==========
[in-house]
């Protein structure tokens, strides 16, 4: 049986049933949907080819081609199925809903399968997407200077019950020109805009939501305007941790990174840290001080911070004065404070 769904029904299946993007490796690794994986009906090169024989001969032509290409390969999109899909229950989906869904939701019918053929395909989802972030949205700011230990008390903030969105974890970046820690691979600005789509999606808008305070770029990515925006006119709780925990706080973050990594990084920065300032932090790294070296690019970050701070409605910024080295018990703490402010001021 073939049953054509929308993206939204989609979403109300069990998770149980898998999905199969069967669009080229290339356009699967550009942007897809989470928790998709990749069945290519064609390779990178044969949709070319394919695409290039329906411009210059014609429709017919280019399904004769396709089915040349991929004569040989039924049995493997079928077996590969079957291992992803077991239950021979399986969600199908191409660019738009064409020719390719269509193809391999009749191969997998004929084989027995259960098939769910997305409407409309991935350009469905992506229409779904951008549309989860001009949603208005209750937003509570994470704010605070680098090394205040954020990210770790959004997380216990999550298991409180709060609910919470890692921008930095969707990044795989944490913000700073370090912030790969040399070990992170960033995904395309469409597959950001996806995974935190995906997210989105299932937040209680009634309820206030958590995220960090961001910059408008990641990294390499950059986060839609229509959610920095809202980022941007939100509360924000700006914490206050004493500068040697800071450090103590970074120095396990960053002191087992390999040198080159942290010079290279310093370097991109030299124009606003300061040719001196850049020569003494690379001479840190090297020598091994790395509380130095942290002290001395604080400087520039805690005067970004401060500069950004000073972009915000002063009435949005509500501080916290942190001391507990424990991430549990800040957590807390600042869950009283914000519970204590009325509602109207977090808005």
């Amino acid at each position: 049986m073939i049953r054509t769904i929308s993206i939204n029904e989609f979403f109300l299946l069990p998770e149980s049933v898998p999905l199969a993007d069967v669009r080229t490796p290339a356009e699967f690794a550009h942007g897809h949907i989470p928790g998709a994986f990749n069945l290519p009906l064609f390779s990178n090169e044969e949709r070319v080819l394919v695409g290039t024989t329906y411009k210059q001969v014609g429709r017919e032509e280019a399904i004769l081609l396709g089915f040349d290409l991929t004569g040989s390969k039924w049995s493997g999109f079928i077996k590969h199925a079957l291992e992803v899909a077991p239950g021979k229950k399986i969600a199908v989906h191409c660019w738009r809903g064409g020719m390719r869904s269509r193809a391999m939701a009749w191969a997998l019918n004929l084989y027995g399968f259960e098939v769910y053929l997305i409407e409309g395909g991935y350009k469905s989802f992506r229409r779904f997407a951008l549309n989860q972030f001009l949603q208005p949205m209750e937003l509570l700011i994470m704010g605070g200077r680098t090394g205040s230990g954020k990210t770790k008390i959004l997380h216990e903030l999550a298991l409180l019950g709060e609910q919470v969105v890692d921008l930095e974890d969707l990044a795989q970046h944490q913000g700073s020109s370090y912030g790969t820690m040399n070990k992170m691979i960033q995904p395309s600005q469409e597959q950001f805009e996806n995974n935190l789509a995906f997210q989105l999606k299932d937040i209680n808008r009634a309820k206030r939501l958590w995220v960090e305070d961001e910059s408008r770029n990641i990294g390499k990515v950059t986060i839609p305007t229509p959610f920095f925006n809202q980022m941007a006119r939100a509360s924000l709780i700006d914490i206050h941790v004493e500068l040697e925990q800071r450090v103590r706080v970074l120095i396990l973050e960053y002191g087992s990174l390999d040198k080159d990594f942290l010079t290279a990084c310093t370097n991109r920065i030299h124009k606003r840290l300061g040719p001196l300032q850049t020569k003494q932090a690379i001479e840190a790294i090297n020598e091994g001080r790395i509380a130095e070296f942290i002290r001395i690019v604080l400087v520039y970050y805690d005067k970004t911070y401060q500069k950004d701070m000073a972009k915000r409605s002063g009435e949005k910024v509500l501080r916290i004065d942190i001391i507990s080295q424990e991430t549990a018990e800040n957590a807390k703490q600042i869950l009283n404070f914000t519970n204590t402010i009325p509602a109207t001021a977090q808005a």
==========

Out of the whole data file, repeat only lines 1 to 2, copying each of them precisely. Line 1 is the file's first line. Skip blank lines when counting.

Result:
[in-house]
């Protein structure tokens, strides 16, 4: 049986049933949907080819081609199925809903399968997407200077019950020109805009939501305007941790990174840290001080911070004065404070 769904029904299946993007490796690794994986009906090169024989001969032509290409390969999109899909229950989906869904939701019918053929395909989802972030949205700011230990008390903030969105974890970046820690691979600005789509999606808008305070770029990515925006006119709780925990706080973050990594990084920065300032932090790294070296690019970050701070409605910024080295018990703490402010001021 073939049953054509929308993206939204989609979403109300069990998770149980898998999905199969069967669009080229290339356009699967550009942007897809989470928790998709990749069945290519064609390779990178044969949709070319394919695409290039329906411009210059014609429709017919280019399904004769396709089915040349991929004569040989039924049995493997079928077996590969079957291992992803077991239950021979399986969600199908191409660019738009064409020719390719269509193809391999009749191969997998004929084989027995259960098939769910997305409407409309991935350009469905992506229409779904951008549309989860001009949603208005209750937003509570994470704010605070680098090394205040954020990210770790959004997380216990999550298991409180709060609910919470890692921008930095969707990044795989944490913000700073370090912030790969040399070990992170960033995904395309469409597959950001996806995974935190995906997210989105299932937040209680009634309820206030958590995220960090961001910059408008990641990294390499950059986060839609229509959610920095809202980022941007939100509360924000700006914490206050004493500068040697800071450090103590970074120095396990960053002191087992390999040198080159942290010079290279310093370097991109030299124009606003300061040719001196850049020569003494690379001479840190090297020598091994790395509380130095942290002290001395604080400087520039805690005067970004401060500069950004000073972009915000002063009435949005509500501080916290942190001391507990424990991430549990800040957590807390600042869950009283914000519970204590009325509602109207977090808005």